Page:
Friends living in the Springs lost power for more than a week during the storm. Another friend, with an apartment in NYC (above 40th Street and the flood downtown) and with a second home in Georgica offered his.
“I’m not coming out,” he said “so please use it.”
And they did. They moved from their modest and vulnerable house without power to their friend’s house with power. With the lights on and the heat set at an even 72 degrees, they were able to read, to cook their meals, to witness the east coast disaster on an enormous television screen. Because of their friend’s generous offer of his house, life for more than a week of ferocious weather and lack of power-went on as usual.
Actually at first it went on much better than usual. The borrowed house was comfortable and solid and evenly heated. There were no drafts even as the wind roared around outside looking to gain entry while their own modest house, six miles east and up the road, was powerless and ice cold. Even in good weather, with power and heat and in a mild wind, their house let air in under and around the doors. In a strong wind, the sliders shook from fear of being broken. And the usually serene bay was only yards away.
But in their borrowed house, so quiet they weren’t sure they weren’t the only people left on the planet, they watched from inside the house as enormous old trees bent in half in the 60 mile an hour winds. The borrowed house was so solid and so quiet, they were unable to hear the howling wind. On the over-sized television screen, they saw people in Queens and Brooklyn, New Jersey and lower Manhattan standing in water up to their knees. And behind all these people, their homes, big and small, were piled up, torn to pieces, rubble thrown around by the vicious storm. Trying to talk to reporters the people could barely be heard over the sounds of the winds and the water.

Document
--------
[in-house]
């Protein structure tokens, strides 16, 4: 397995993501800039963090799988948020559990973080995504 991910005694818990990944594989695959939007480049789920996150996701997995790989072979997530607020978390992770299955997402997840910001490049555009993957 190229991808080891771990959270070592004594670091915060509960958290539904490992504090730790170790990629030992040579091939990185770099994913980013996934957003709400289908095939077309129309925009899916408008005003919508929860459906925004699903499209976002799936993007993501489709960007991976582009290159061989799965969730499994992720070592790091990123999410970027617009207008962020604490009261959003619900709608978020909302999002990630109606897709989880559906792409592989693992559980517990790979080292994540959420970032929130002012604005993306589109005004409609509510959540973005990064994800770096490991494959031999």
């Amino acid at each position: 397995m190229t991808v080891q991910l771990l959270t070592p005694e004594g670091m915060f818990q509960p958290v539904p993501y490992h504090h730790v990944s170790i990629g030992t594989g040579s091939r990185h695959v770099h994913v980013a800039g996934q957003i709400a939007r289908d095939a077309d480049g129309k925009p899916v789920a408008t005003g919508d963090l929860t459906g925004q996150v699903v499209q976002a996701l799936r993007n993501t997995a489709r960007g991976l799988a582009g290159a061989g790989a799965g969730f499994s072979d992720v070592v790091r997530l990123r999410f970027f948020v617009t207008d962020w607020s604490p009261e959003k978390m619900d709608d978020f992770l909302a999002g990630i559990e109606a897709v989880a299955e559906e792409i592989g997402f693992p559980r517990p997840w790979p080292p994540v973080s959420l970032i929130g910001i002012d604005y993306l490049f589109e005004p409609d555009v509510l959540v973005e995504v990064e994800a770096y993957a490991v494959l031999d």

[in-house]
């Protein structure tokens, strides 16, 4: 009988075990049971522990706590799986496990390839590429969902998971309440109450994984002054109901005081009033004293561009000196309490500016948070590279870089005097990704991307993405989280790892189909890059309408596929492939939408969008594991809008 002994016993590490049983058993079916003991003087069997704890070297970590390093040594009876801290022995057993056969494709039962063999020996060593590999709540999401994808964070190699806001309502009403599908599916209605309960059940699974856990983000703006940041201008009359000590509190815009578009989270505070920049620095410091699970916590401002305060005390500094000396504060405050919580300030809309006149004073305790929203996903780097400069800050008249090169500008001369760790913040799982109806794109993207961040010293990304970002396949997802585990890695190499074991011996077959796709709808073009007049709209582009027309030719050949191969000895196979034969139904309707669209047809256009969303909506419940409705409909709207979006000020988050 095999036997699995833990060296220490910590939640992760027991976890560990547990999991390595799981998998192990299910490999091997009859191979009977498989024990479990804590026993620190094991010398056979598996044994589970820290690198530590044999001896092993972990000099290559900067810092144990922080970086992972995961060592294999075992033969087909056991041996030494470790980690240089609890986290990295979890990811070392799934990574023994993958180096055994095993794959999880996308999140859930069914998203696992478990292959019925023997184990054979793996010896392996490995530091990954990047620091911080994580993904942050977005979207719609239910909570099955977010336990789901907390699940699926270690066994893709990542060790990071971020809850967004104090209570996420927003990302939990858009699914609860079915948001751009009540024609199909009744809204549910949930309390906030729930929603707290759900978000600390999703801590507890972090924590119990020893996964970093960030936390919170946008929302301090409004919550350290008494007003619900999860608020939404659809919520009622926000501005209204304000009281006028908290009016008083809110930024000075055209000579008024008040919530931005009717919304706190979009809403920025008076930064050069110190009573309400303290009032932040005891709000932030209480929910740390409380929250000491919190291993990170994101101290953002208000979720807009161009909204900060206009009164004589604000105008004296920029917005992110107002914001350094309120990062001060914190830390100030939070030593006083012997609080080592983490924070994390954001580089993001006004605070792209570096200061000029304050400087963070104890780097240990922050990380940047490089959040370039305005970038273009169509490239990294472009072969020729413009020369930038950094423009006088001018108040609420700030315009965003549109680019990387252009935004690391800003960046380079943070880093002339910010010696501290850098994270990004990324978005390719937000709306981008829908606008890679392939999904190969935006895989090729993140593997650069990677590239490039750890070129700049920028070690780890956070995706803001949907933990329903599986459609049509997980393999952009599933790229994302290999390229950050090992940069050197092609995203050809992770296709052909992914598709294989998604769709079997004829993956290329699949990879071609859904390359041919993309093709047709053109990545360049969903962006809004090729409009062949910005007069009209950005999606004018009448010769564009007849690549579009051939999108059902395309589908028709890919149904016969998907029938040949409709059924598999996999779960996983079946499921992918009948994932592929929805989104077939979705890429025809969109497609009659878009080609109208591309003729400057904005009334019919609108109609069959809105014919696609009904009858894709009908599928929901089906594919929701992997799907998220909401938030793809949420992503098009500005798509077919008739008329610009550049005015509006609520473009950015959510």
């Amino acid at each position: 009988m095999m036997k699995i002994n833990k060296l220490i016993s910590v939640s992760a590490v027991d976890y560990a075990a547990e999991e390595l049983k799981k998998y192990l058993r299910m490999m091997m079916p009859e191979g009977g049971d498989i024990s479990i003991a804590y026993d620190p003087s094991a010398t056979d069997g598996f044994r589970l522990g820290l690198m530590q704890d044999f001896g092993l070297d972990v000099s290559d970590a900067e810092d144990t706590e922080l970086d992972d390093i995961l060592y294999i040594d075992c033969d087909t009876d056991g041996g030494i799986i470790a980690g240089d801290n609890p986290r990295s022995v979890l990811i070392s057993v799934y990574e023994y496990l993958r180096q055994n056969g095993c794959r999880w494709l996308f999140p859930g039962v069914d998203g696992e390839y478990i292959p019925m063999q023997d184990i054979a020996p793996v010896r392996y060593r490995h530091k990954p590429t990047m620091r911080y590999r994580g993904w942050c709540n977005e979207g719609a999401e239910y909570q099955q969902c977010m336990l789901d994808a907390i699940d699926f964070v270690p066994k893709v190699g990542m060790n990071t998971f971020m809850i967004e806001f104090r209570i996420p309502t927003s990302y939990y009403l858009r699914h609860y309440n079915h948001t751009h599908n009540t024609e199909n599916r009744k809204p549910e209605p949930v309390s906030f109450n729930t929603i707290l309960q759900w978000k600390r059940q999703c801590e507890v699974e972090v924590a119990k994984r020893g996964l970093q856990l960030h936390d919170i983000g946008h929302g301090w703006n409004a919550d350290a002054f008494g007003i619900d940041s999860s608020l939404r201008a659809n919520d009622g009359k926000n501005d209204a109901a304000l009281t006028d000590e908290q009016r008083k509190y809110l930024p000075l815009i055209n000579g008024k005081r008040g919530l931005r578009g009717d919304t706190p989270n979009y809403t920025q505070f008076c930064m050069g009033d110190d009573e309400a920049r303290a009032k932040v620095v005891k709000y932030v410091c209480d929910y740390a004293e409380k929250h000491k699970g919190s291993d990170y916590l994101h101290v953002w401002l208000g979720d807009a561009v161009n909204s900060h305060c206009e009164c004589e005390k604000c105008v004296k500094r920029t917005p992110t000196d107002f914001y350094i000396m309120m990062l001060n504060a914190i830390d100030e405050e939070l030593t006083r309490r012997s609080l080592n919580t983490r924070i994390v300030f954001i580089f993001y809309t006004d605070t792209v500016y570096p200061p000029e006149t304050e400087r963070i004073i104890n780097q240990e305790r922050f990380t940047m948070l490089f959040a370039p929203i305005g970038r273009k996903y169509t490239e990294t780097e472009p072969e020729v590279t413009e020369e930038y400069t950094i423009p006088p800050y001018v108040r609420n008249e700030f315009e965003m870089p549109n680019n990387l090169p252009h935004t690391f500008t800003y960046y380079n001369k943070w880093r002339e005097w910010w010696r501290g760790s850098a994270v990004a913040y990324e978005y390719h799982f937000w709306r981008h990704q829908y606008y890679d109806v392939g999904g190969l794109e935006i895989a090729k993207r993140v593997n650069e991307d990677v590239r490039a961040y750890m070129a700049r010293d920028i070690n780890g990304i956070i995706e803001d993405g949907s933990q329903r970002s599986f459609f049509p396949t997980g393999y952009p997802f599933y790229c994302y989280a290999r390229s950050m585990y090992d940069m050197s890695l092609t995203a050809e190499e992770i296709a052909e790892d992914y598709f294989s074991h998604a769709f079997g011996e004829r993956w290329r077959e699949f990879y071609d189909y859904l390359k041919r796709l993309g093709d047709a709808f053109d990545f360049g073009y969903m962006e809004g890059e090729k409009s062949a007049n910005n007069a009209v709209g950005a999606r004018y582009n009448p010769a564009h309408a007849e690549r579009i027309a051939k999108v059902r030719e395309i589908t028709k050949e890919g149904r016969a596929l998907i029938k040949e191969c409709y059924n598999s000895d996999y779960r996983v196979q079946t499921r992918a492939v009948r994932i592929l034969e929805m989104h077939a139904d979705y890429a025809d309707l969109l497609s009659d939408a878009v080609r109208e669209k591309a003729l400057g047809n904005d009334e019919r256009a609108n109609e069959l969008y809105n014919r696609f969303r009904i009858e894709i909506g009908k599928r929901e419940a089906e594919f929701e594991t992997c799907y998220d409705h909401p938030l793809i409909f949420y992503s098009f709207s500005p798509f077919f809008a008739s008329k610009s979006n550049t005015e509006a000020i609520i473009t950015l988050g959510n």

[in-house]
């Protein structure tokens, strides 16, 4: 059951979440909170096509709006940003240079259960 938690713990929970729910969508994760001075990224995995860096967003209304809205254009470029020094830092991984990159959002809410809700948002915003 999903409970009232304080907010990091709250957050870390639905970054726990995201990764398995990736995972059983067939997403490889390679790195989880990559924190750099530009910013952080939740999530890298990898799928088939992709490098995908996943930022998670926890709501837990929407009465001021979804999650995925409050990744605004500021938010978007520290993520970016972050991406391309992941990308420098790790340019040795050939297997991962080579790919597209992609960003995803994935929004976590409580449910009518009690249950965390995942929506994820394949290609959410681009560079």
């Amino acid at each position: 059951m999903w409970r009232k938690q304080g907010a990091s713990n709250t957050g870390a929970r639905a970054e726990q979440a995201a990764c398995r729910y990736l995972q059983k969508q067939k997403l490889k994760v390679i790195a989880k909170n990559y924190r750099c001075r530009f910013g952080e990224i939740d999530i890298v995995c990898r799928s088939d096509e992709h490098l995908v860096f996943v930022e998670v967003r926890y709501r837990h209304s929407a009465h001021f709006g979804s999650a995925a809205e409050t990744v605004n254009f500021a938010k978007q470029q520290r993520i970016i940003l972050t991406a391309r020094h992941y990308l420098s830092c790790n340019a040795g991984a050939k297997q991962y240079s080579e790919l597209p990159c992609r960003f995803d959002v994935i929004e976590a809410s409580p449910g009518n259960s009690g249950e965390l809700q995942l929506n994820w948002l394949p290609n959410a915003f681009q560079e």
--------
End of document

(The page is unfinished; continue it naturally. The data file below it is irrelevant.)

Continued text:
My friends couldn’t believe how lucky they were to have the use of a safe and comfortable house. But after four days and the fourteen huge rooms, and the perfectly calibrated temperature in every one of them; after four days of being WITH while everyone else was WITHOUT, their own house took on a new meaning.
They began to fully understand what “home” meant to the people they saw on the television screen. It wasn’t just that the first floor of those houses was flooded, or that windows had been blown out. Their homes were their identity; the very structure of their lives that the storm had torn out from under them. It was the photographs that were water-logged or missing, the chair in the corner of a living room, someone’s dishes that had been someone’s mother’s. “I just want to go home,” one woman kept repeating as she wildly searched through debris for anything that might be left from her house. “I just want to go home….but there is no home!!”
Home, my friends then realized, is how we settle it. How we furnish it. The years we’ve lived there, the emotional sanctuary it provides. It’s who we are. A borrowed home, comfortable as it is, can’t replace it. Nor can a motel room stand in, even temporarily, for our own home. And no matter how modest, in frightening times of the world or the weather, one wanted more than anything for those two weeks to be in one’s own home. Even if it was small, even if the wind whistled under the door frame, even if the house wasn’t tight enough to keep out the sound of the rain and wind. My friends, still without power in their own house, moved back. Their own house was where they needed to be.
When one doesn’t know how much worse the weather will get or how much longer it will last; no matter how fragile one’s life is in the wake of those storms, one’s own home, whatever and wherever it is, is the only place where one can feel safe. Unfortunately and sadly, for so very many people who lost their homes, safety was an illusion.